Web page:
Artist Jon Henry started working on his photography series Stranger Fruit back in 2014. What began as a protest against senseless police killings of black people ended up being a lot of other things, too. Most notably, it's an introspective mirror that allows viewers to examine their own take on the subject.
The people we see in the photos are real mothers, posing in their own environment with their actual sons, reenacting what it must feel like to lose them. The mothers are isolated. Alone. Empty. When the trials are over and the protesters have gone home, when the news cameras are gone and nobody is around anymore, the mother remains on the site forever. There's no peace of mind; the scene will always haunt her.
These mothers understand that this could happen to their family at any moment.
From a rural area in North Minneapolis to a street corner in Jersey City, Henry has visited a lot of places for the series. "I chose these locations because I could find subjects there," the photographer told Bored Panda. "The locations are where the families live and work. I'm looking for areas that describe the city and/or state from a geographical and architectural point of view."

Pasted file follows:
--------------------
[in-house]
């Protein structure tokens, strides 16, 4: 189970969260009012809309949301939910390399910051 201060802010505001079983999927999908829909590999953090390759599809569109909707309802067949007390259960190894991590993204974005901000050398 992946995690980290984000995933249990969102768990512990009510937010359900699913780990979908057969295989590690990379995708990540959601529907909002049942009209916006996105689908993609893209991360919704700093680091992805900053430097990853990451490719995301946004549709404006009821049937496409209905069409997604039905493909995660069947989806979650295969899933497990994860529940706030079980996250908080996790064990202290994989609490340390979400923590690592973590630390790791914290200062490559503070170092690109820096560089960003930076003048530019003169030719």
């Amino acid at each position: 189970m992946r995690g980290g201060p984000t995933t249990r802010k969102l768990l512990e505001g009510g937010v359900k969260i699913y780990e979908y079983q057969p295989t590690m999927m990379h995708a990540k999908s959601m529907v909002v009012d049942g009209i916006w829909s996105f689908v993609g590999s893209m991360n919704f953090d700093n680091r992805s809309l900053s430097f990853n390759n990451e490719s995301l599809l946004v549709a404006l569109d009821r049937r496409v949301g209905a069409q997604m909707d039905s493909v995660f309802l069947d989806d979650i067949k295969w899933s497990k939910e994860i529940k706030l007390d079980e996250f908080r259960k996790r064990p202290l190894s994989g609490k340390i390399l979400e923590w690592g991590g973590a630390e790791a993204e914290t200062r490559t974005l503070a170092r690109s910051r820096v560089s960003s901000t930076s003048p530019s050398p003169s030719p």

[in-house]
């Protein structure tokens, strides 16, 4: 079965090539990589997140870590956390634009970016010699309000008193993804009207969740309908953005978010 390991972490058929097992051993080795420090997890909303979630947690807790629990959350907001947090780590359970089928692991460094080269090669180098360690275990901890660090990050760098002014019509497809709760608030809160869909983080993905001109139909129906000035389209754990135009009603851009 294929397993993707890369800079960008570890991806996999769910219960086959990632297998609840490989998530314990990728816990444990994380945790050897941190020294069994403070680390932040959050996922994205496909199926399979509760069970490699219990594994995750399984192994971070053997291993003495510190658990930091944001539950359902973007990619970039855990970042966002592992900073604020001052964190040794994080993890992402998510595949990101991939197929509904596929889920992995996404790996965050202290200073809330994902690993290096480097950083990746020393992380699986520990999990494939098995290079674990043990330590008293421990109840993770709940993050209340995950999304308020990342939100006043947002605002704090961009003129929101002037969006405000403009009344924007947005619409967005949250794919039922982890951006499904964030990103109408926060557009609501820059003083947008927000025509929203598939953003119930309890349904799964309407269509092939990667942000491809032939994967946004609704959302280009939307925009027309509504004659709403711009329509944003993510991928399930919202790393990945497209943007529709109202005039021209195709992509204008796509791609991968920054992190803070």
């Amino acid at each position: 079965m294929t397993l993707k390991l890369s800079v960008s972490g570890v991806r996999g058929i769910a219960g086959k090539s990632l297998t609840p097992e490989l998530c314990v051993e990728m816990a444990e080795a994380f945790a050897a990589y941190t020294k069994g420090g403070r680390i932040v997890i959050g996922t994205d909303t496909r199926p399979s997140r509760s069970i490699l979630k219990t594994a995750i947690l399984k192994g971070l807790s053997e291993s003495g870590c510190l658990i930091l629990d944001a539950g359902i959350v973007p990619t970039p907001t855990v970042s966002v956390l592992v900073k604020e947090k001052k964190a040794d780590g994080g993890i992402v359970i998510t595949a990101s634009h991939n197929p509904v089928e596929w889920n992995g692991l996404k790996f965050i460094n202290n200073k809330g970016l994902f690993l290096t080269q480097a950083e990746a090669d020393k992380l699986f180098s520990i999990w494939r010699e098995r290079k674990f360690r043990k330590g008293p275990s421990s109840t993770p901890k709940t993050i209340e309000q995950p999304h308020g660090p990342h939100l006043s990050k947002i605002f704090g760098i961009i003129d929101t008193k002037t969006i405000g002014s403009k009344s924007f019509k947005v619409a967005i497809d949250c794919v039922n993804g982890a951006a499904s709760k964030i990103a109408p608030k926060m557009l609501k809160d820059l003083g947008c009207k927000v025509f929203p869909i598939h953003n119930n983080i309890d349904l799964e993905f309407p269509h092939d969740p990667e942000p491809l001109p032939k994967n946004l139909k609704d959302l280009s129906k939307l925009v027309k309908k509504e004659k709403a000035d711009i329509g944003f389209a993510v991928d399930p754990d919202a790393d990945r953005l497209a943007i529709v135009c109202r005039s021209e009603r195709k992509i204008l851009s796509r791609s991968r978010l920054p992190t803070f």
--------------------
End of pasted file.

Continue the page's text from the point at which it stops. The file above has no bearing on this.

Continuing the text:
Stranger Fruit By Jon Henry
Even though these shots are staged, they radiate authenticity. "The families choose whatever they are comfortable with wearing, so that helps the natural feel," Henry explained. "The comfort level with the family also helps the feel of the images. These aren't actors, they are family that [really] consider these issues."
Untitled #35, North Minneapolis, Mn
The photographer wanted the mothers to pose deadpan to appeal more directly to the viewer. And they do. They look directly in our eyes, as if asking, how do we feel and what are we going to do about this. "The viewer can make their own decision on how to respond to the images," Henry concluded.